Just when I think that malevolent feelings are impossible for me to experience, a shocking knee-jerk reaction will register. Just when I think this work is complete and it is others who struggle with these demons, in a flash I can have a thought about a group of people that will neutralize them in their tracks with my bigotry. I render them invisible at the very least and despised at the very worst. Where does this primal hatred come from? In a moment, after looking at a photograph of African-American children, with the rejection of a white supremacist, I rendered them inconsequential. These fleeting thoughts are a major confrontation to my self–concept. I think of myself as a person who has risked my life by hitchhiking to a black school in Miami during college to volunteer with minority students. At one point in my life, I would have married outside of my race and would have had biracial children. I don’t know how I can have these two seemingly polar opposite thoughts and beliefs in one body.

I feel overcome with embarrassment and shame just to admit these abhorrent feelings. My body temperature is raising and I have a compulsion to run and hide, certainly not to EXPOSE this part of my Shadow. However, I am also strangely curious to explore how these errant feelings can actually simultaneously be alive in me. That is how I make the assumption that if it is still in me, it could be in anyone. At least for me it is merely on the surface whereas with many others it is a part of their deeper personality structure. I have to dig for it, I have to be willing to hear it and therefore have to be willing to have my self-concept annihilated by its very existence.

What is also true is that I really do not believe these hateful utterances anymore. It is almost as if they are unrooted in the very fabric of my being. It feels like a disconnected reflex completely visceral in nature and not grounded in my kinesthetic or emotional body. Can it really survive as a free-floating, perhaps collective delusion? I seem to have more questions than answers. Perhaps it is just important that one questions, that one is willing to explore these fleeting, destructive thoughts and not identify with them. Perhaps it is because I no longer own these thoughts and beliefs as mine that it is easier for me to unpack them, explore them and release them.

I feel somewhat undone in anticipation of posting this entry. I believe that we can never become complacent and avoid the uncomfortable areas of the Shadow. This is a time in history where the cultural Shadow is extremely active, where racism and sectarianism are resulting in profound cultural carnage. I think it is no accident that this feeling arose in me after watching the evening news. Of course, I cannot blame it exclusively on the news. I can see it as an opportunity to bring awareness to this disconnected thought pattern that seems to be omnipresent in the current collective energy field.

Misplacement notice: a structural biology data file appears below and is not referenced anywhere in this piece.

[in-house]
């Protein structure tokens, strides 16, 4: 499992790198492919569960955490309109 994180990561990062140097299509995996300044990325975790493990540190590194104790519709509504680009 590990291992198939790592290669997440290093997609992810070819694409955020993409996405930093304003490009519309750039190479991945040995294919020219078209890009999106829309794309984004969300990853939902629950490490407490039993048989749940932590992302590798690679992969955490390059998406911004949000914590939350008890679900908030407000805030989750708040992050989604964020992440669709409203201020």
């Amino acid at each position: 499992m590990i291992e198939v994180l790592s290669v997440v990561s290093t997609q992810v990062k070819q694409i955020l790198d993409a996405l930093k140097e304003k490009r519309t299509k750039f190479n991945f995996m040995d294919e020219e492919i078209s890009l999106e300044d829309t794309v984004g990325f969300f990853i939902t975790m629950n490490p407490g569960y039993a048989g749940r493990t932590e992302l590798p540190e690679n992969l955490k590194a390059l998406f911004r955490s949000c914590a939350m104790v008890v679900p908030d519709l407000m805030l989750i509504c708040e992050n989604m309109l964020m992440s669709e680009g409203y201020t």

I believe that the only antidote to this level of hatred is empathy. It is through empathy with self and other that these seemingly enigmatic thought forms can be seen, affirmed and truly accepted as part of our collective wounding. It is only when we can visit our wounds in a complete way that we can understand where this level of contempt truly comes from. I believe all hatred is ultimately self-hatred. It is by acknowledging our own suffering that these destructive feelings can be dismantled, accepted and held in LOVE, and only then can  these be released ultimately and completely.

The greatest impulse in dealing with this progressive autoimmune illness is to stop, rest and wait for energy. Sometimes it is a loving act to rest, but often it brings on more debilitation, a pattern I have only been able to see over time. Like with the Serenity Prayer there is wisdom in knowing the difference–knowing when to rest and when to move. One of the greatest teachings of this illness has been in the area of patience and self love. That has helped me to acquire body wisdom in avoiding more pronounced disuse atrophy.

Then there is discerning the difference between disuse atrophy and atrophy caused by nerve damage. Meandering, often stumbling through this autoimmune challenge is not for the cognitively challenged. Fortunately, my nervous system damage is more motor, less cognitive. I am also fortunate to have very little physical pain. Many of my brothers and sisters with this illness have both cognitive issues and neurogenic pain; neither of which I would wish on my greatest enemy, if I were to have one. This leads me to an update of my protocols: